This was published under the 2010 to 2015 Conservative and Liberal Democrat coalition government
Since the short notice commencement of Operation Newcombe, C-17 Globemaster aircraft operated by the RAF’s 99 Squadron have been flying 5,000-mile round-trip missions on a near daily basis, transporting armoured vehicles, freight and personnel.
Two days after the announcement by the Prime Minister that the UK would provide logistical support to French military operations in the West African state, 50 tons of military equipment were delivered to the capital Bamako, equivalent to a week’s worth of freight delivered to Afghanistan.
Wing Commander Simon Bellamy, the RAF liaison officer at the French military headquarters, said:
The deployment demonstrates the decisive contribution that air power can make to any emerging operation. The pace of our response to the formal French request for logistical support illustrates not only the professionalism of our personnel but also the increasingly strong and operationally-focused links we have generated with the French Air Force since the Libya campaign.
For Squadron Leader Spence Wild, a flight commander on 99 Squadron, the C-17 is tailor-made for the operation. He said:
The type of tasking we’re undertaking here is what the C-17 was designed and brought into service for. Being involved in a multinational, fast-paced build-up of forces over a great distance demonstrates the benefit of the C-17 and what it brings to our current inventory of air transport assets.
Detachment commander at Evreux Air Base is Squadron Leader Tom Walker who said:
We’re helping the French because they don’t have the capability that we do to lift large vehicles and heavy loads in one aircraft and transport them long distances at speed. Every single aircraft which has left here for Mali has done so with either a maximum payload or a maximum bulk against the priorities the French have given us.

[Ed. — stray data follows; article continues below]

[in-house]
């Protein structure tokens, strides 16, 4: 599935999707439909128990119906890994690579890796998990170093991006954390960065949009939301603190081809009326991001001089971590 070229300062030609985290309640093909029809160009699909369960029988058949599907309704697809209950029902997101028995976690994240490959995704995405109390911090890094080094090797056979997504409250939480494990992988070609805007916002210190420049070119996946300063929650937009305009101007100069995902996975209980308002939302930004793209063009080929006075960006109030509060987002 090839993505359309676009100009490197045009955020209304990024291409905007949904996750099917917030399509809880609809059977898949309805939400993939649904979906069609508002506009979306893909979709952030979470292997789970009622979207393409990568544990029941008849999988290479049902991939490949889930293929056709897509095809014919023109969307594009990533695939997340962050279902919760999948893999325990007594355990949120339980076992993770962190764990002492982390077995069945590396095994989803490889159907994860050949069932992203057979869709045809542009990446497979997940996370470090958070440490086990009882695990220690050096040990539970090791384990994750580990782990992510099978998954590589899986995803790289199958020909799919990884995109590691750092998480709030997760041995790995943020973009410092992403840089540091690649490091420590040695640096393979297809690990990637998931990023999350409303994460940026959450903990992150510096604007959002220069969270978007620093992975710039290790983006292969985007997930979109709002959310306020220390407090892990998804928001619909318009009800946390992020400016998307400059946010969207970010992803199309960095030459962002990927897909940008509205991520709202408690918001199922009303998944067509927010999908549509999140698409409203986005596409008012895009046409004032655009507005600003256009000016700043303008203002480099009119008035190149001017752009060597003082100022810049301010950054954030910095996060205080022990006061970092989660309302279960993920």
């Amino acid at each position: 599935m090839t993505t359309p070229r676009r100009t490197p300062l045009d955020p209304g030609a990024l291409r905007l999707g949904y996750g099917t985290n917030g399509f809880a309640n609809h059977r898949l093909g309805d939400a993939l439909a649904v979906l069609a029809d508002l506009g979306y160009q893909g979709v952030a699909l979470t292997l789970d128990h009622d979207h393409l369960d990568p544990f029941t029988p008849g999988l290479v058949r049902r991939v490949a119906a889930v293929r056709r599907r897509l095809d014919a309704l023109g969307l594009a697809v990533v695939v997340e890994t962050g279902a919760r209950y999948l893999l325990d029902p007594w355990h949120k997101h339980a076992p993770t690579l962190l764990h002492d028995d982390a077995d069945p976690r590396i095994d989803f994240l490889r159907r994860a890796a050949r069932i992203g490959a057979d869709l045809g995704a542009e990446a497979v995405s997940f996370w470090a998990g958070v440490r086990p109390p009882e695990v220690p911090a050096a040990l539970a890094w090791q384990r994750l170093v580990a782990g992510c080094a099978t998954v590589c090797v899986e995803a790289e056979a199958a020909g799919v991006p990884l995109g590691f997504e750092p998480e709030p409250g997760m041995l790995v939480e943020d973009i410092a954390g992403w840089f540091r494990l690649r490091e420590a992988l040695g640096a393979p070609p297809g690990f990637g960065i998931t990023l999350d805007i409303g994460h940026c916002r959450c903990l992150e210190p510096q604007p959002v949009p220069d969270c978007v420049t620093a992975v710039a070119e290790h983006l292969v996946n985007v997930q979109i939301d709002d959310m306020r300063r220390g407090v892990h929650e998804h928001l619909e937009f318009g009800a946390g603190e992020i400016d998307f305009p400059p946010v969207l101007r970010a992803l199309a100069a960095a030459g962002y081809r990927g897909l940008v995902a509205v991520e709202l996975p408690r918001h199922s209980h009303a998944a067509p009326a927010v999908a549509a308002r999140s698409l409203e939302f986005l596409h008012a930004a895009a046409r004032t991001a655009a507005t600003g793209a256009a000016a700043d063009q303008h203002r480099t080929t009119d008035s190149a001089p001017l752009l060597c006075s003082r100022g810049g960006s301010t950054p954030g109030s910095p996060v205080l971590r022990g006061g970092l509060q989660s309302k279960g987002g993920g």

As the commander, Squadron Leader Walker is responsible for a small team which includes movement personnel, signallers, aircrew, and force protection and security personnel, all of whom work from office accommodation nicknamed ‘The Bungalow’. He said:
These disparate branches have come together to deliver the output and each one brings something vital to the task. They have had to work very closely with their French counterparts at every level in order to get the job done.
And with unfamiliar vehicles and equipment to transport, another RAF Brize Norton-based unit has been deployed to assist.
Today, Friday 1 February, also saw Chief of the Air Staff Air Chief Marshal Sir Stephen Dalton and his French Air Force counterpart, General Denis Mercier, renew the annual agreement to advance military co-operation between their respective air forces. Air Chief Marshal Dalton said:
From demanding missions in Afghanistan to our rapid response to the Libya crisis, the RAF continues to provide the nation’s air power wherever it is needed around the world.
Today, we are assisting our French ally with important counter-terrorist operations in Mali with both our C-17 transport and Sentinel surveillance aircraft, demonstrating the Royal Air Force’s agility, capability and global reach.
The agreement, known as the Directive of Objectives, is a direct result of the Security and Defence Cooperation Treaty signed in November 2010 by the governments of the UK and the French Republic.